Multiplicities changed












List  to Scalar












Scalar to List

·          AcceptCallAction::trigger : CallTrigger [0..*] -> 1..1

·          AcceptEventAction::trigger : Trigger [0..*] -> 1..*

·          ConnectorEnd::role : ConnectableElement [0..1] -> 1..1

·          Lifeline::represents : ConnectableElement [1..1] -> 0..1

·          Variable::scope : StructuredActivityNode [1..1] -> 0..1

·          ConnectionPointReference::entry : Elist[1..*]-> *

·          ConnectionPointReference::exit : Elist[1..*]->*

·          InstanceSpecification::specification : ValueSpecification::[0..1] ->1

·          BehaviorExecutionSpecification::behavior : Behavior [1] -> 0..1

·          Message::message[1]->[0..1]

·          ConnectionPointReference::entry : Pseudostate[1..*]->[*]

·          ConnectionPointReference::exit : Pseudostate[1..*]->[*]



·          DurationObservationAction::duration[*] ->[1] 

·          ExecutionOccurrence::behavior : Behavior[0..*] à BehaviorExecutionSpecification::behavior[0..1]

·          Interval::min: ValueSpecification[0..*] -> [1]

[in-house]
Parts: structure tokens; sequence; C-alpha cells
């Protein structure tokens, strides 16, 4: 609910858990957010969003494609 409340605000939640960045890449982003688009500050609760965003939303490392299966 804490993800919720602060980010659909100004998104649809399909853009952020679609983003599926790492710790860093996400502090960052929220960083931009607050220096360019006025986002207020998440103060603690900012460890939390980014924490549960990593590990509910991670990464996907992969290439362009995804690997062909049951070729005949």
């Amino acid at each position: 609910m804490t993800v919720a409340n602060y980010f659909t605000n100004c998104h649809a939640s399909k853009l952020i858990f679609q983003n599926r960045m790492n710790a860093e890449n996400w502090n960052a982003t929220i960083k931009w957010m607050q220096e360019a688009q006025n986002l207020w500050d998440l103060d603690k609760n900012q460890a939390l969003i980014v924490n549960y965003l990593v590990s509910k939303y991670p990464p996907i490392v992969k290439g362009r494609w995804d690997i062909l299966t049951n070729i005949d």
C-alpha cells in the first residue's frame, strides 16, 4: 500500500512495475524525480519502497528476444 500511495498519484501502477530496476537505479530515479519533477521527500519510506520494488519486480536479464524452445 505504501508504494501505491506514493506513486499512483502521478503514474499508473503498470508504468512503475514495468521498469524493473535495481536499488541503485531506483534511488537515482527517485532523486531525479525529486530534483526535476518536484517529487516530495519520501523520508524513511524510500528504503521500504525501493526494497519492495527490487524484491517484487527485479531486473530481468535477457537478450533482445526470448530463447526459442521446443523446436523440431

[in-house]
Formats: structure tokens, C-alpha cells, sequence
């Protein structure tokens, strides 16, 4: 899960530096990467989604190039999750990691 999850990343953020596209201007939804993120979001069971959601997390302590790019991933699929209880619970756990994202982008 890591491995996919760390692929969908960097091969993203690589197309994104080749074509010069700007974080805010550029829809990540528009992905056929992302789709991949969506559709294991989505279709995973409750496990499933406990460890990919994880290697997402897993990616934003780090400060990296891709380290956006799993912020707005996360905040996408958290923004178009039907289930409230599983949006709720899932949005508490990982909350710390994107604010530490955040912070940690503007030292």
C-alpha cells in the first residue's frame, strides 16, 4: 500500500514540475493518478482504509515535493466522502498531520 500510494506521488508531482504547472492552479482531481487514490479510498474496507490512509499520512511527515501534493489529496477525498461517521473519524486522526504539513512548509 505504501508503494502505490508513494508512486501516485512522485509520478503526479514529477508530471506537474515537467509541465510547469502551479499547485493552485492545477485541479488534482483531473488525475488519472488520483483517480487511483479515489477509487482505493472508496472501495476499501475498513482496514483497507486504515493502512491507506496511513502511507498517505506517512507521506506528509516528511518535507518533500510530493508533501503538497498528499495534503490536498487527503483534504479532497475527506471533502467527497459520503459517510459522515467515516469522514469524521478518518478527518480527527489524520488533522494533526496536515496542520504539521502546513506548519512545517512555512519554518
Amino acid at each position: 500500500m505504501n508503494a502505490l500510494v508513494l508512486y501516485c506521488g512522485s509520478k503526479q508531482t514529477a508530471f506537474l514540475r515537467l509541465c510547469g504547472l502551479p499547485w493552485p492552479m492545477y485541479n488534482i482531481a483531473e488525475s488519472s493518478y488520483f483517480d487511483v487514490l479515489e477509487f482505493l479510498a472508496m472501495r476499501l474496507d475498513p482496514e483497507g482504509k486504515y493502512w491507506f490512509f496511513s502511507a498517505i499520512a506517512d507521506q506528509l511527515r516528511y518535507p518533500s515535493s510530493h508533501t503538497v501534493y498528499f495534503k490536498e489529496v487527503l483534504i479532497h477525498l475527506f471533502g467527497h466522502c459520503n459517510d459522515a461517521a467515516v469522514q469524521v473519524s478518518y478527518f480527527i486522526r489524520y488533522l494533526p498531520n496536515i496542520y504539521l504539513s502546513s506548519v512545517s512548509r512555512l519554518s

·          Interval::max: ValueSpecification[0..*]->[1]

·          TimeObservationAction::now[*] ->[1]

·          EventOccurrence::startExec[*] -> ExecutionSpecification::start: ExecutionOccurrence[1]

·          EventOccurrence::finishExec[*] -> ExecutionSpecification::finish:ExecutionOccurrence[1]


·          Activity::body : String[1] -> OpaqueBehavior::body:String[1..*]

·          OpaqueExpression::body : String [0..1] -> 1..*

·          OpaqueExpression::language : String [0..1] -> 0..*








Default Values:


·          CallAction.isSynchronous = true









·          Property::isNavigable() : Boolean

·          Region::containingStateMachine() : StateMachine

·          Transition::containingStateMachine() : StateMachine

·          Vertex::containingStateMachine() : StateMachine








·          InteractionOperator -> InteractionOperatorKind




·          MessageSort::synchSignal








·          ChangeTrigger :: Event

·          MessageTrigger :: Event

·          TimeTrigger :: Event

·          StringExpression :: Expression

·          ValueSpecification :: PackageableElement





Q. What does MultiplicityElement.UNLIMITED_UPPER_BOUND map to?

A.  LiteralUnlimitedNatureal.UNLIMITED.


Q. What does Activity::body map to?

A.  Create an OpaqueBehavior::body. Both OpaqueBehavior and Activity now are specializations of Behavior.


Q. What is the difference between getUpperBound() and getUpper() and getUpperValue() on a pin?

A. getUpperBound() on a pin is a convenience method that deals with tokens.  The getUpper() and getUpperValue() is part of MultiplicityElement.


Q. Empty string tests are no longer working for some UML items.

A. By default, strings are initialized to NULL and not empty string in UML2 2.0.


Q. What do I do if I have more questions?

A. Post a message to the Modeling / MDT / UML2 newsgroup at The turnaround time for questions posted on the newsgroup is usually less than 24 hours.